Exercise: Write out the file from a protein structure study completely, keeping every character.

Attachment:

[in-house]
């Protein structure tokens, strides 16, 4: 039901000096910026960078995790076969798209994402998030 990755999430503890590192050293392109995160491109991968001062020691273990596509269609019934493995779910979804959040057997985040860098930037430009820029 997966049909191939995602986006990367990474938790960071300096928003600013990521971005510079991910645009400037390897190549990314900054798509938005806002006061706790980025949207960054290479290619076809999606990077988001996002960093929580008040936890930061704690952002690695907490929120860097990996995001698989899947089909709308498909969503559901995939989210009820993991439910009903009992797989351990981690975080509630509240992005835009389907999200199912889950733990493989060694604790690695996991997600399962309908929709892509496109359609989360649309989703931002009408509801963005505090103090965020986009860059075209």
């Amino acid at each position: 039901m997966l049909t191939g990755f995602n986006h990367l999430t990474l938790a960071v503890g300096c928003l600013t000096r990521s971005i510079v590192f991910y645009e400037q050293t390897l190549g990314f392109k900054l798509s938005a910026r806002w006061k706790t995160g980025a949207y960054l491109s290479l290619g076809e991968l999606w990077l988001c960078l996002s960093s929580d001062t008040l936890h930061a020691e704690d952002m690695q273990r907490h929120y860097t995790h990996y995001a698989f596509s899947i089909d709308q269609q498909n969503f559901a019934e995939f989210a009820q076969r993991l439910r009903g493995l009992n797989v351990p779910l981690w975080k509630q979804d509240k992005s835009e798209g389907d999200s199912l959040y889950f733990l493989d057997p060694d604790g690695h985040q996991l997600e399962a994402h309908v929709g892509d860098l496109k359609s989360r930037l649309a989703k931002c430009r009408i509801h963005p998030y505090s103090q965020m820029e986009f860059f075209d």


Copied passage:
[in-house]
């Protein structure tokens, strides 16, 4: 039901000096910026960078995790076969798209994402998030 990755999430503890590192050293392109995160491109991968001062020691273990596509269609019934493995779910979804959040057997985040860098930037430009820029 997966049909191939995602986006990367990474938790960071300096928003600013990521971005510079991910645009400037390897190549990314900054798509938005806002006061706790980025949207960054290479290619076809999606990077988001996002960093929580008040936890930061704690952002690695907490929120860097990996995001698989899947089909709308498909969503559901995939989210009820993991439910009903009992797989351990981690975080509630509240992005835009389907999200199912889950733990493989060694604790690695996991997600399962309908929709892509496109359609989360649309989703931002009408509801963005505090103090965020986009860059075209």
């Amino acid at each position: 039901m997966l049909t191939g990755f995602n986006h990367l999430t990474l938790a960071v503890g300096c928003l600013t000096r990521s971005i510079v590192f991910y645009e400037q050293t390897l190549g990314f392109k900054l798509s938005a910026r806002w006061k706790t995160g980025a949207y960054l491109s290479l290619g076809e991968l999606w990077l988001c960078l996002s960093s929580d001062t008040l936890h930061a020691e704690d952002m690695q273990r907490h929120y860097t995790h990996y995001a698989f596509s899947i089909d709308q269609q498909n969503f559901a019934e995939f989210a009820q076969r993991l439910r009903g493995l009992n797989v351990p779910l981690w975080k509630q979804d509240k992005s835009e798209g389907d999200s199912l959040y889950f733990l493989d057997p060694d604790g690695h985040q996991l997600e399962a994402h309908v929709g892509d860098l496109k359609s989360r930037l649309a989703k931002c430009r009408i509801h963005p998030y505090s103090q965020m820029e986009f860059f075209d």